Just like people driving in enclosed motor vehicles, motorcycle riders have many concerns that affect their safety. There is the constant risk for sudden mechanical failure. On a motorcycle, even a flat tire could prove life-threatening. Bad weather, distraction and alcohol can all contribute to how likely someone is to get into a crash.
However, one of the biggest contributing factors to many motorcycle crashes is the failure of people in bigger vehicles to notice the motorcycles on the road. This phenomenon, known as inattentional blindness, has everything to do with how your brain prioritizes information and how risky it perceives someone or something to be. It could make it even more dangerous to ride a motorcycle in the winter than in warmer seasons.
How inattentional blindness impacts safety for motorcyclists on the road
The human brain can handle a huge amount of information. It will sift through all of the sounds, sites and other sensory information that you receive and direct your attention to what it considers the most important. Your brain will always prioritize safety threats as more important than other information.
Commercial trucks, an obvious oil slick on the road ahead and a driver swerving into someone’s lane are all likely to demand their attention immediately. A highly visible motorcycle directly in front of them or in the next lane may not mentally register with the driver.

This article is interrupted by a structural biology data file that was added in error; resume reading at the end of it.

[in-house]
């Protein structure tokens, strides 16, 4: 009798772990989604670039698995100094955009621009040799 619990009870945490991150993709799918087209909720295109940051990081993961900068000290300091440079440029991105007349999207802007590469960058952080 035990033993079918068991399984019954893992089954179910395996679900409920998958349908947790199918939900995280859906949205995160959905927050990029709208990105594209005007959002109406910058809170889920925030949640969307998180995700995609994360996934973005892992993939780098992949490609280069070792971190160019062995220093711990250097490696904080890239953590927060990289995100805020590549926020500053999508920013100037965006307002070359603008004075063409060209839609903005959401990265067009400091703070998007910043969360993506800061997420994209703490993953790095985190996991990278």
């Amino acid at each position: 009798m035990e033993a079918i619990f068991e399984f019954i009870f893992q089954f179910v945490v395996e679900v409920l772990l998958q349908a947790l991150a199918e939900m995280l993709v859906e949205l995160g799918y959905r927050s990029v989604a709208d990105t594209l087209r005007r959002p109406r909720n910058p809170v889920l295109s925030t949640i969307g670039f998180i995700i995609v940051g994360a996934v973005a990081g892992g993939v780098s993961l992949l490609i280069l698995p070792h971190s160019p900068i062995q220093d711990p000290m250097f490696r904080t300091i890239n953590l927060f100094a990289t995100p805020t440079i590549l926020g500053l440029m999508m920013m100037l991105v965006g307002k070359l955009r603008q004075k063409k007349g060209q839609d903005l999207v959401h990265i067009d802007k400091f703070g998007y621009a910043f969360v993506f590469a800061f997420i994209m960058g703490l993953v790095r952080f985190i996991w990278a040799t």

While their eyes do perceive the vehicle and the motorcycle rider, their brain does not assign importance to that information. When they merge and end up striking the motorcycle driver, they will claim that they didn’t see them.
There is a way for drivers to overcome inattentional blindness
You have probably seen signs or bumper stickers advertising motorcycle safety awareness campaigns. The idea is to remind those in bigger vehicles to diligently check their surroundings for motorcycles. Taking a few extra seconds to double-check the environment for motorcycles, bikes and pedestrians can help a driver avoid causing a crash.
In the winter months when they expect most everyone will be in an enclosed vehicle, drivers are less likely to check their surroundings for smaller vehicles and pedestrians. In other words, even drivers who make every effort to safely share the road with motorcyclists may not be as attentive to the risk they cause for two-wheeled vehicles during the winter.